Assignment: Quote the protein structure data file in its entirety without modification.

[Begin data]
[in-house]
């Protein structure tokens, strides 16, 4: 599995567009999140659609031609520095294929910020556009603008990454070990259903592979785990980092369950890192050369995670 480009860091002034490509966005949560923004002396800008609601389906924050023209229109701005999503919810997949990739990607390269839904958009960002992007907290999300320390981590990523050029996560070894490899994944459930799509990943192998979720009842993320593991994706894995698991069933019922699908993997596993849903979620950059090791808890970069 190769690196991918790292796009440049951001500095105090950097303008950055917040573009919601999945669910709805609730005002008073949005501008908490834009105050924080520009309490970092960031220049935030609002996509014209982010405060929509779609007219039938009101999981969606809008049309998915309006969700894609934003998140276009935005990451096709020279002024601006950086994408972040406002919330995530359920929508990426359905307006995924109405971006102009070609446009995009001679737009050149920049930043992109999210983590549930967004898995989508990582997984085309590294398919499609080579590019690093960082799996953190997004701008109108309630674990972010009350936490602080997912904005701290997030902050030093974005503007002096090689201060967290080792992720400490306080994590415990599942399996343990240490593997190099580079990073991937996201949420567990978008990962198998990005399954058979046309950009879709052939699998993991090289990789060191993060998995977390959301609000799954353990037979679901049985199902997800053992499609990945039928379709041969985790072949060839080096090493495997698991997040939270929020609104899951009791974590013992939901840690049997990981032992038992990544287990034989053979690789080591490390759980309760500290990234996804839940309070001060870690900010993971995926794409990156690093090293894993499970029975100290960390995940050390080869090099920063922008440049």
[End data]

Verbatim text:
[in-house]
């Protein structure tokens, strides 16, 4: 599995567009999140659609031609520095294929910020556009603008990454070990259903592979785990980092369950890192050369995670 480009860091002034490509966005949560923004002396800008609601389906924050023209229109701005999503919810997949990739990607390269839904958009960002992007907290999300320390981590990523050029996560070894490899994944459930799509990943192998979720009842993320593991994706894995698991069933019922699908993997596993849903979620950059090791808890970069 190769690196991918790292796009440049951001500095105090950097303008950055917040573009919601999945669910709805609730005002008073949005501008908490834009105050924080520009309490970092960031220049935030609002996509014209982010405060929509779609007219039938009101999981969606809008049309998915309006969700894609934003998140276009935005990451096709020279002024601006950086994408972040406002919330995530359920929508990426359905307006995924109405971006102009070609446009995009001679737009050149920049930043992109999210983590549930967004898995989508990582997984085309590294398919499609080579590019690093960082799996953190997004701008109108309630674990972010009350936490602080997912904005701290997030902050030093974005503007002096090689201060967290080792992720400490306080994590415990599942399996343990240490593997190099580079990073991937996201949420567990978008990962198998990005399954058979046309950009879709052939699998993991090289990789060191993060998995977390959301609000799954353990037979679901049985199902997800053992499609990945039928379709041969985790072949060839080096090493495997698991997040939270929020609104899951009791974590013992939901840690049997990981032992038992990544287990034989053979690789080591490390759980309760500290990234996804839940309070001060870690900010993971995926794409990156690093090293894993499970029975100290960390995940050390080869090099920063922008440049």